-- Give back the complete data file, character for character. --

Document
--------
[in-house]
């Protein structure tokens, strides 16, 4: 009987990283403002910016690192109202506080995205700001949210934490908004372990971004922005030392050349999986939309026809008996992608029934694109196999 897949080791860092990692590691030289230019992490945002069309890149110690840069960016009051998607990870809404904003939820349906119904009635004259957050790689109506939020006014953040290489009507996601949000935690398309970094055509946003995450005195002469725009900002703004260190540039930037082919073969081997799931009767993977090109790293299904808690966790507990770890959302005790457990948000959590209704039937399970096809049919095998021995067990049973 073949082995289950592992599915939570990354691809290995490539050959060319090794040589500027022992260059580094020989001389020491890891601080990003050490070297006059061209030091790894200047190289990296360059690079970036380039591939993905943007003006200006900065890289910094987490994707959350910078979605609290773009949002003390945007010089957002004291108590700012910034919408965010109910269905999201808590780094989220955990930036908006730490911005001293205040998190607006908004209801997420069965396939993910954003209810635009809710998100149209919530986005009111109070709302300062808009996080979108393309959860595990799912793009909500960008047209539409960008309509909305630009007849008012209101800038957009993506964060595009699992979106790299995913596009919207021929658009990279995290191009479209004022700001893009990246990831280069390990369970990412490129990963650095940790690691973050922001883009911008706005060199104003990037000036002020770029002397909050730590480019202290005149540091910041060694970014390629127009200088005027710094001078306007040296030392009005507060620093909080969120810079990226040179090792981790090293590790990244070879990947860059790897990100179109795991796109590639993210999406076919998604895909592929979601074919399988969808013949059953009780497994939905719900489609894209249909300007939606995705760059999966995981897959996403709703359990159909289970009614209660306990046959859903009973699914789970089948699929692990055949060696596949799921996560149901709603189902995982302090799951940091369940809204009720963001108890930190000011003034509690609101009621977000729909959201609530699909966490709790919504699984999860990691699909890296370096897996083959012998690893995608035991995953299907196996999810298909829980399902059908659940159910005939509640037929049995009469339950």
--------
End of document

[in-house]
């Protein structure tokens, strides 16, 4: 009987990283403002910016690192109202506080995205700001949210934490908004372990971004922005030392050349999986939309026809008996992608029934694109196999 897949080791860092990692590691030289230019992490945002069309890149110690840069960016009051998607990870809404904003939820349906119904009635004259957050790689109506939020006014953040290489009507996601949000935690398309970094055509946003995450005195002469725009900002703004260190540039930037082919073969081997799931009767993977090109790293299904808690966790507990770890959302005790457990948000959590209704039937399970096809049919095998021995067990049973 073949082995289950592992599915939570990354691809290995490539050959060319090794040589500027022992260059580094020989001389020491890891601080990003050490070297006059061209030091790894200047190289990296360059690079970036380039591939993905943007003006200006900065890289910094987490994707959350910078979605609290773009949002003390945007010089957002004291108590700012910034919408965010109910269905999201808590780094989220955990930036908006730490911005001293205040998190607006908004209801997420069965396939993910954003209810635009809710998100149209919530986005009111109070709302300062808009996080979108393309959860595990799912793009909500960008047209539409960008309509909305630009007849008012209101800038957009993506964060595009699992979106790299995913596009919207021929658009990279995290191009479209004022700001893009990246990831280069390990369970990412490129990963650095940790690691973050922001883009911008706005060199104003990037000036002020770029002397909050730590480019202290005149540091910041060694970014390629127009200088005027710094001078306007040296030392009005507060620093909080969120810079990226040179090792981790090293590790990244070879990947860059790897990100179109795991796109590639993210999406076919998604895909592929979601074919399988969808013949059953009780497994939905719900489609894209249909300007939606995705760059999966995981897959996403709703359990159909289970009614209660306990046959859903009973699914789970089948699929692990055949060696596949799921996560149901709603189902995982302090799951940091369940809204009720963001108890930190000011003034509690609101009621977000729909959201609530699909966490709790919504699984999860990691699909890296370096897996083959012998690893995608035991995953299907196996999810298909829980399902059908659940159910005939509640037929049995009469339950």